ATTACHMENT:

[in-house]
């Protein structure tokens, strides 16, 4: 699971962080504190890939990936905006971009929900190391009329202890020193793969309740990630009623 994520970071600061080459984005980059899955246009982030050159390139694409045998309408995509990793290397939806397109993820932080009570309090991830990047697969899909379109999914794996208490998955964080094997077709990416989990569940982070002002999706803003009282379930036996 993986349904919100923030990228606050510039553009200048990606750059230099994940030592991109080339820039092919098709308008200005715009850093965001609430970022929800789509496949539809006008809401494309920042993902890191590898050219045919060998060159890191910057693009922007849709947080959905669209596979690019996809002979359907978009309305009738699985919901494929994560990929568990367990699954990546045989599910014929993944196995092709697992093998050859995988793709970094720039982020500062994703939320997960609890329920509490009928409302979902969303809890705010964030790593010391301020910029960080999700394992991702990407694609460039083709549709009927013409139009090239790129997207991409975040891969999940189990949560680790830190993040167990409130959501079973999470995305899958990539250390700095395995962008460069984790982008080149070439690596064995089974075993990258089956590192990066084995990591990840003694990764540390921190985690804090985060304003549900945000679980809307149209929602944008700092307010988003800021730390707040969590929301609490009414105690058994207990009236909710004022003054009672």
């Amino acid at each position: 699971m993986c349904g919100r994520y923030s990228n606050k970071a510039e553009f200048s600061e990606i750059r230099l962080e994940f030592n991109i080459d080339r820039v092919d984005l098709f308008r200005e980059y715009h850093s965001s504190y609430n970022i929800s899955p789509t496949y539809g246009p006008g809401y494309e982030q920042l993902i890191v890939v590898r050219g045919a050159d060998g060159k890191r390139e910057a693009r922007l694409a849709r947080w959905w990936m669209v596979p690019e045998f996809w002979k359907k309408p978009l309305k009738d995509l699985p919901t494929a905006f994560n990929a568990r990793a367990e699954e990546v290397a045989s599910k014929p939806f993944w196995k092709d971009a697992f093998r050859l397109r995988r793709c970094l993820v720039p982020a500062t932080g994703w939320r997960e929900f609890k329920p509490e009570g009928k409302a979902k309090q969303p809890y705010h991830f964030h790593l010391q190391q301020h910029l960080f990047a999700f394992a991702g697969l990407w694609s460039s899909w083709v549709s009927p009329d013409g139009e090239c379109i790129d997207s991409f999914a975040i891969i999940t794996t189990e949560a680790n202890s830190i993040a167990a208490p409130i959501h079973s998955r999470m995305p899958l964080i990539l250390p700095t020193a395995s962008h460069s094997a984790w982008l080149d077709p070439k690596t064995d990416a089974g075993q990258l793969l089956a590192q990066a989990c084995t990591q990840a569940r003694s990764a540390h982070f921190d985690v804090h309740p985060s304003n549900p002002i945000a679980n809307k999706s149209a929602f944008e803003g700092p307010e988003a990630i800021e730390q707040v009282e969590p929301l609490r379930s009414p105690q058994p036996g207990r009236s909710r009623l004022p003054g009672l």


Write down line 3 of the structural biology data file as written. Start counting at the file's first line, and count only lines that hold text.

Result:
């Amino acid at each position: 699971m993986c349904g919100r994520y923030s990228n606050k970071a510039e553009f200048s600061e990606i750059r230099l962080e994940f030592n991109i080459d080339r820039v092919d984005l098709f308008r200005e980059y715009h850093s965001s504190y609430n970022i929800s899955p789509t496949y539809g246009p006008g809401y494309e982030q920042l993902i890191v890939v590898r050219g045919a050159d060998g060159k890191r390139e910057a693009r922007l694409a849709r947080w959905w990936m669209v596979p690019e045998f996809w002979k359907k309408p978009l309305k009738d995509l699985p919901t494929a905006f994560n990929a568990r990793a367990e699954e990546v290397a045989s599910k014929p939806f993944w196995k092709d971009a697992f093998r050859l397109r995988r793709c970094l993820v720039p982020a500062t932080g994703w939320r997960e929900f609890k329920p509490e009570g009928k409302a979902k309090q969303p809890y705010h991830f964030h790593l010391q190391q301020h910029l960080f990047a999700f394992a991702g697969l990407w694609s460039s899909w083709v549709s009927p009329d013409g139009e090239c379109i790129d997207s991409f999914a975040i891969i999940t794996t189990e949560a680790n202890s830190i993040a167990a208490p409130i959501h079973s998955r999470m995305p899958l964080i990539l250390p700095t020193a395995s962008h460069s094997a984790w982008l080149d077709p070439k690596t064995d990416a089974g075993q990258l793969l089956a590192q990066a989990c084995t990591q990840a569940r003694s990764a540390h982070f921190d985690v804090h309740p985060s304003n549900p002002i945000a679980n809307k999706s149209a929602f944008e803003g700092p307010e988003a990630i800021e730390q707040v009282e969590p929301l609490r379930s009414p105690q058994p036996g207990r009236s909710r009623l004022p003054g009672l």